I have two confessions to make: this year, I asked for the 2005 Pride & Prejudice on Blu-Ray (because I do not own it) and… I have actually come around to liking it. That might not seem like such a big deal to some of you, but when it first came out, I could not stand it. I hated everything about it minus how pretty it was. It felt way too condensed, the situation with Lydia and Wickham did not take nearly enough screen time, and I thought Matthew was all wrong for Darcy.
Okay, maybe that hasn’t changed; he doesn’t embody the part in my opinion, but instead seems to be “playing at Darcy.” It feels stiff and unnatural, as if he doesn’t quite know what to do with Darcy, and cannot understand him, his motivations, his personality, or his feelings for Lizzy. You know how evident the difference is between someone who truly understands Shakespeare and someone who has just learned the lines? That’s how I feel about Matthew’s Darcy, as if he is merely quoting lines that he doesn’t fully understand. (And before you hang me up by my thumbnails and torture me, I do not dislike Matthew – in fact, I really adore him in Little Dorrit, among many other roles he has undertaken. It’s just that… he’s not my Darcy, not even close.)
But other aspects of the movie have grown on me. I like how pretty Jane and Lizzy both are, but Jane is more so than Lizzy. That was the one major thing that always bothered me in the miniseries, how the obviously much prettier Lizzy was always talking about how gorgeous the ultra-plain and rather dour looking Jane was. I like how very young everyone seems to be, both in their mannerisms and their behavior – even Bingley comes across as very young and inexperienced, besotted by love (and with a goofy expression most of the time), a harsh comparison with his dour, grimacing best friend. Even though the modern mannerisms still make me groan (and why is it that Caroline Bingley has no sleeves on her dress?), I think the subtle nuances of the period still stand out: such as the gasp-worthy moment when Mr. Collins has the audacity to approach Darcy without an introduction and blather on about Lady Catherine.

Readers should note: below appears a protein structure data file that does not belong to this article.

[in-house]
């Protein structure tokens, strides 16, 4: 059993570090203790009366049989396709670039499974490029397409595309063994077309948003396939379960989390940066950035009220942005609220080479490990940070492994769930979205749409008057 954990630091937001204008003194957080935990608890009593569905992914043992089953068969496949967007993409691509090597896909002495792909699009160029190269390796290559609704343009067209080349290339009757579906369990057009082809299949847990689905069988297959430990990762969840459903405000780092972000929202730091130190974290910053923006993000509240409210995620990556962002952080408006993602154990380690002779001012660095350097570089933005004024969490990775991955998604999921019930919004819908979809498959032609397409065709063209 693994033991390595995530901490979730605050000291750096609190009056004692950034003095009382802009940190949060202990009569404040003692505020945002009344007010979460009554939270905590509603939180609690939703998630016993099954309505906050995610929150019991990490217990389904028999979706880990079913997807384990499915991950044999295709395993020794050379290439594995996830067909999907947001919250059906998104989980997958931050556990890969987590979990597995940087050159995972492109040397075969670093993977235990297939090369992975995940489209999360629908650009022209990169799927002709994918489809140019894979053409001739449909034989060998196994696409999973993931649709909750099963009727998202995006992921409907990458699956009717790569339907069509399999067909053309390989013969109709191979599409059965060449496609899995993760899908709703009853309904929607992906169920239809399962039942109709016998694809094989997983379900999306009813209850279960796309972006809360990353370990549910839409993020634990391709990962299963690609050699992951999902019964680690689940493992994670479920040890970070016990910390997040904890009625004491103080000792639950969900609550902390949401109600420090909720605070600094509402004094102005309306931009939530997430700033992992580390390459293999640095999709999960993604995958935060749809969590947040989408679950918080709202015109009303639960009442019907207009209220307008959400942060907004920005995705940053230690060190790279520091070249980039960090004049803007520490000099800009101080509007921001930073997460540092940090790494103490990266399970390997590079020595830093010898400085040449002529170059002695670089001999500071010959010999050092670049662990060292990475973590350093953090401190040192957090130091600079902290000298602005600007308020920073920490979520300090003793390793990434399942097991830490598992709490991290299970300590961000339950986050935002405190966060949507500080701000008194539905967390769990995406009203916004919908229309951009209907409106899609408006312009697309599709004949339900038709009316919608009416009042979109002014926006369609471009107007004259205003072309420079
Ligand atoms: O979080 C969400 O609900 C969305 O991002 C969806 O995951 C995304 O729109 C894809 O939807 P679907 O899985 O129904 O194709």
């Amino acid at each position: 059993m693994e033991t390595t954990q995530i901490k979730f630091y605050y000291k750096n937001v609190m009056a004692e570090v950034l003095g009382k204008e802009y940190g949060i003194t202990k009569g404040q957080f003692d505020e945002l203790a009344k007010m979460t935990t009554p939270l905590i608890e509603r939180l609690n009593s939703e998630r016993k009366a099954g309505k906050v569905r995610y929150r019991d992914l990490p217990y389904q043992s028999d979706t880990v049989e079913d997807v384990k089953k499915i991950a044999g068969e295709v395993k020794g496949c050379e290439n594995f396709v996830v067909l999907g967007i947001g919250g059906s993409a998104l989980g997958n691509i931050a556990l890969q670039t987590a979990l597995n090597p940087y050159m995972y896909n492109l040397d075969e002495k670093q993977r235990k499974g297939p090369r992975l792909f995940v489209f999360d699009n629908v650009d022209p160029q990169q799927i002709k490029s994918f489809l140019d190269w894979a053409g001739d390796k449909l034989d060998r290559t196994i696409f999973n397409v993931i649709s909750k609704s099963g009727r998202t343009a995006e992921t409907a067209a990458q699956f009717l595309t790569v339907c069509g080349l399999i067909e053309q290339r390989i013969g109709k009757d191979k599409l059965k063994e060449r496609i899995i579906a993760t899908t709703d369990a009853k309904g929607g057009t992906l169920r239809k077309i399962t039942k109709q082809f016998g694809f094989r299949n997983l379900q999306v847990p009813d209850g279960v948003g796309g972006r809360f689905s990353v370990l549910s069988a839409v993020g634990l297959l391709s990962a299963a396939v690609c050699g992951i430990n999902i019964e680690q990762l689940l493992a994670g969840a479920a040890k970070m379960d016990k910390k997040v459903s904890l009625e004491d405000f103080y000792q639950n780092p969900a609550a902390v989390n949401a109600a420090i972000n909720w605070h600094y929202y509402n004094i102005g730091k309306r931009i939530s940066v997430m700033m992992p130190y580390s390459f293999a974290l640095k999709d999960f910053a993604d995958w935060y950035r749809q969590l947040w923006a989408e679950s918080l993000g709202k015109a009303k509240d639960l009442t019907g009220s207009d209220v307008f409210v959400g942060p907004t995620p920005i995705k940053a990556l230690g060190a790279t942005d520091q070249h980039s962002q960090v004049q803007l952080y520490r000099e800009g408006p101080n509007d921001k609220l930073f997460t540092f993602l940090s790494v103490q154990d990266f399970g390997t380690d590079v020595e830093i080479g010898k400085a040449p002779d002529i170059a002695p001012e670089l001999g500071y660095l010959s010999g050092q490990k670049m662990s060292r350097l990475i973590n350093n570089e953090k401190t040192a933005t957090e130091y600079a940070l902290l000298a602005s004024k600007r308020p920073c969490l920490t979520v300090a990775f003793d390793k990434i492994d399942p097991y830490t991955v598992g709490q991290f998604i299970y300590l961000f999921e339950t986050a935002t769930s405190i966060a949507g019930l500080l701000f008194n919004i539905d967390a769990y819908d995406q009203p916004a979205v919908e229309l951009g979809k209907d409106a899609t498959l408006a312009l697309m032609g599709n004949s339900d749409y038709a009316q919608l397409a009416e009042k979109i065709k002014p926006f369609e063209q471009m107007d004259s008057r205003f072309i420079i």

Then there is that glorious moving camera arc through the house, in which every actor and actress had to be in a certain place at a certain time, all on their marks, and we see everything that is happening in the ball, from Darcy avoiding Lizzy to Collins searching for her, Mrs. Bennet making the typical fool of herself, Mary crying because she’s been pulled off the piano, Lydia and Kitty drinking up a storm, and various flirtations and such going on. That is a masterful shot. I still lament that it is so short in comparison to the miniseries, but on the other hand, at times that is something of a relief. I sat through the six hour version a few weeks ago and while it was as always an enjoyable experience with a real spark between the leads, I found that also as usual, the plot began to drag a bit in the last hour. This adaptation propels right through to the end, even if it does end on an unbearably sappy note.
Much complaining has surfaced about Keira Knightley as Lizzy, but I like her in the part. Is she the very sweet Jennifer Ehle with her “fine eyes”? No, she isn’t, but I think she is a mischievous and delightful Elizabeth, painting her into someone I would very much like to be friends with. I think this adaptation has settled quite comfortably on the same level as the miseries; they are different but equally enjoyable, in much the same way I enjoy both the long and shorter versions of Emma and how the new Jane Eyre adaptation has been growing on me over the last few months. (I find it ironic that my “firsts” in each instance are the preferred actors in the lead, and the same goes for Sense & Sensibility adaptations. I like Firth, Northam, and Rickman over MacFayden, Miller, and Morrissey.)
So, did this movie wind up in the stack of presents for me under the Christmas tree? Yes, it did. It is beautiful on Blu-Ray, and it was a lovely way to spend my Christmas afternoon.